NEW YORK — Time Warner’s net profit jumped last quarter on robust TV and cable. But the stock took a hit Wednesday in a glum market and after a report that Richard Parsons and Steve Case were subpoenaed in an ongoing probe by the Securities and Exchange Commission.
The shares dropped 3.15% to $15.06, falling farther than the broader market. Federal investigations and the tribulations of America Online continue to overhang the stock and the company, although many on Wall Street think less ominously than they have in the past 18 months. The SEC and Dept. of Justice have been scrutinizing the conglom’s accounts since at least the summer of 2002.
Time Warner, which yanked “AOL” from its name a week ago, said net income soared to $541 million in the three months ended Sept. 30 from $57 million the year before. Revenue rose 4% to $10.3 billion. Cash flow was up 9% to $2.3 billion.
During a conference with analysts, chairman-CEO Parsons gave top billing to the conglom’s TV networks and Time Warner Cable, where strong numbers offset weaker perfs at AOL, Warner Music and Time Inc. and a mixed bag in Filmed Entertainment.
Parsons didn’t comment on the SEC subpoenas, which, according to a report in the New York Times, relate to an advertising deal with German media group Bertelsmann. However, they’re not surprising given the ongoing probe into the company’s accounts.
He was upbeat about the company’s prospects.
The music group is up for sale. Parsons seemed confident AOL is about to turn around — despite losing 2 million subscribers in a year. And chief financial officer Wayne Pace said the company will knock some heads at Time Inc.’s big trouble spot, the money-losing Time Life direct marketing biz.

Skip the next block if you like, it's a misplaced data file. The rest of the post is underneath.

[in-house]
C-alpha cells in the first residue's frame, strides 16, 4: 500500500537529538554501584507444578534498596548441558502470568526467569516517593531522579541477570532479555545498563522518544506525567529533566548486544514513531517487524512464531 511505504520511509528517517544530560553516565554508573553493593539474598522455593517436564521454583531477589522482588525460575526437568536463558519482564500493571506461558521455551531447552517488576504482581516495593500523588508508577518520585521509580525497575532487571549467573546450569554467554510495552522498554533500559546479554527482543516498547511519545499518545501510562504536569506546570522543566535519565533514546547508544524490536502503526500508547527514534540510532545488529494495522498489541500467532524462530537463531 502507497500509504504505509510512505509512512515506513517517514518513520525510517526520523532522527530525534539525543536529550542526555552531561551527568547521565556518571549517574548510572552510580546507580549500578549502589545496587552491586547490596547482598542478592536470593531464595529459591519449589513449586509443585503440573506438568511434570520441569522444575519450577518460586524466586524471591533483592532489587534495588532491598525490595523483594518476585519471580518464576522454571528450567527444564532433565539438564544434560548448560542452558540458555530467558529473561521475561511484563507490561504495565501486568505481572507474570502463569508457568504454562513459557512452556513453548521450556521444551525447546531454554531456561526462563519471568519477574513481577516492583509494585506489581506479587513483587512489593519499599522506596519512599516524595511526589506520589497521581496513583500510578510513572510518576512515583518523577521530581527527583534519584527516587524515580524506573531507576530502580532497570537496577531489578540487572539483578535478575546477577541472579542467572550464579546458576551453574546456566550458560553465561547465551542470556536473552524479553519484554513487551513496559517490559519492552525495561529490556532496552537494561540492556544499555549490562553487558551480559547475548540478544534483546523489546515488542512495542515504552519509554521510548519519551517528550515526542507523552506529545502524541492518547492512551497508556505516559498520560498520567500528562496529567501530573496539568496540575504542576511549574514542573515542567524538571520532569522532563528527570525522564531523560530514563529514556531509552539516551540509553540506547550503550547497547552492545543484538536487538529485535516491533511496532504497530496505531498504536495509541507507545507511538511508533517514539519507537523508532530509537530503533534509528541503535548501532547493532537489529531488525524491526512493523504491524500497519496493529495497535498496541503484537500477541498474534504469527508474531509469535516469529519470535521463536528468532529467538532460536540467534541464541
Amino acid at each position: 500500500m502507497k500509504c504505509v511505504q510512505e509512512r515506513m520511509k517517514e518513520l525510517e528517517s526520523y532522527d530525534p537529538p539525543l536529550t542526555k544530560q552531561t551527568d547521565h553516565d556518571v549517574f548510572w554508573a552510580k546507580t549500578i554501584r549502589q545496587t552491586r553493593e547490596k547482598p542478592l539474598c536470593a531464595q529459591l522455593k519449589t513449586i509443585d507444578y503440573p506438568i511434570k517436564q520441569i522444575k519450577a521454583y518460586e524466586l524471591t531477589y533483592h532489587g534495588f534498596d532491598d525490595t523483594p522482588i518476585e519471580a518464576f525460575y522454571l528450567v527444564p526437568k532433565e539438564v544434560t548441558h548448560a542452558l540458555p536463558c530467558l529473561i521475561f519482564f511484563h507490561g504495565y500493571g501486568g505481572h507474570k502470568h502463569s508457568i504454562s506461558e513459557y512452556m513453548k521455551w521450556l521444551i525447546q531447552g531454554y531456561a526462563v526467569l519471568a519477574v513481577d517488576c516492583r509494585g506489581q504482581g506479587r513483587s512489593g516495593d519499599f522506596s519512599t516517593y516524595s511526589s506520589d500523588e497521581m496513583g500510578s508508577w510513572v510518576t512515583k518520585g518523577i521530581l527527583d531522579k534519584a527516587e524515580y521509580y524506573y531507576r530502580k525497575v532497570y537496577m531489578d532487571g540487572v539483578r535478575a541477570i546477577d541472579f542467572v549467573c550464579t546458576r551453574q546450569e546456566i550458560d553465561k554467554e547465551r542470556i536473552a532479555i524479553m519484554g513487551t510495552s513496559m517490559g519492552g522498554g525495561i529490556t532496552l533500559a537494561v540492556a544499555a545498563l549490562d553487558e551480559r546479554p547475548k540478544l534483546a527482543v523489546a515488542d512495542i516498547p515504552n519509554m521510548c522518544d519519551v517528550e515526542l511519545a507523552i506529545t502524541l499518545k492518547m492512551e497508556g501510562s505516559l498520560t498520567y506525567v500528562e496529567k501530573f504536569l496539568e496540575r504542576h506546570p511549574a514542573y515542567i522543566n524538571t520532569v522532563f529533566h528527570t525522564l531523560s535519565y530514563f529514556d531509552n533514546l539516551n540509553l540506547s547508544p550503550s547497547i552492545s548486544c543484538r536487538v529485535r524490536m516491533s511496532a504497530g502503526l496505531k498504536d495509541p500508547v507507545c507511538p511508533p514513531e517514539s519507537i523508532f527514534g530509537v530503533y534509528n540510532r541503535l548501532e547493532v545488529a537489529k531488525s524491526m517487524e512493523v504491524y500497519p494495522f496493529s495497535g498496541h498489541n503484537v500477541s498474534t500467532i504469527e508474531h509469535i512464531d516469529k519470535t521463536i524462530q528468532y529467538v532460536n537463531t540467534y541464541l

Time Warner’s debt stood at a whopping $24 billion at the end of the quarter. Parsons said it will fall to $20 billion next year and indicated that a combo of less debt and more cash means the company will start trolling for acquisitions in 2004 — with cable systems the arena of choice. Also, Time Warner will try to unwind Comcast from a 21% stake in Time Warner Cable. An initial public offering of the unit that would have let Comcast cash out has been indefinitely postponed due to the federal inquiries.
Cable cash-flow pipeline
Cable provides the bulk of the conglom’s cash flow. It saw revenue jump 10% as customers continued to adopt digital video and high-speed data service. Naturally, Time Warner Cable also raised rates. Execs were optimistic that new tech offerings like personal video recorders will keep the business growing rapidly.
During the quarter, Time Warner Cable added 131,000 digital video subscribers. That means about 4.2 million subs — nearly 40% of the company’s 10.9 million total subs — have gone digital. It also added 190,000 residential high-speed data (broadband) subs, raising that total to 3 million.
At the Networks group, more subscribers and higher rates boosted revenue at the core Turner nets and HBO. Revenue rose 22% at the WB on higher CPMs and ratings. The company saw higher licensing and syndication fees from “Everybody Loves Raymond.”
Filmed entertainment, driven by stellar box office results in the first half of the year, saw revenue dip last quarter on tough comparisons with the year earlier — particularly in homevideo and syndication. The studio, the most prolific generator of primetime network TV series, faced hefty production costs in the quarter.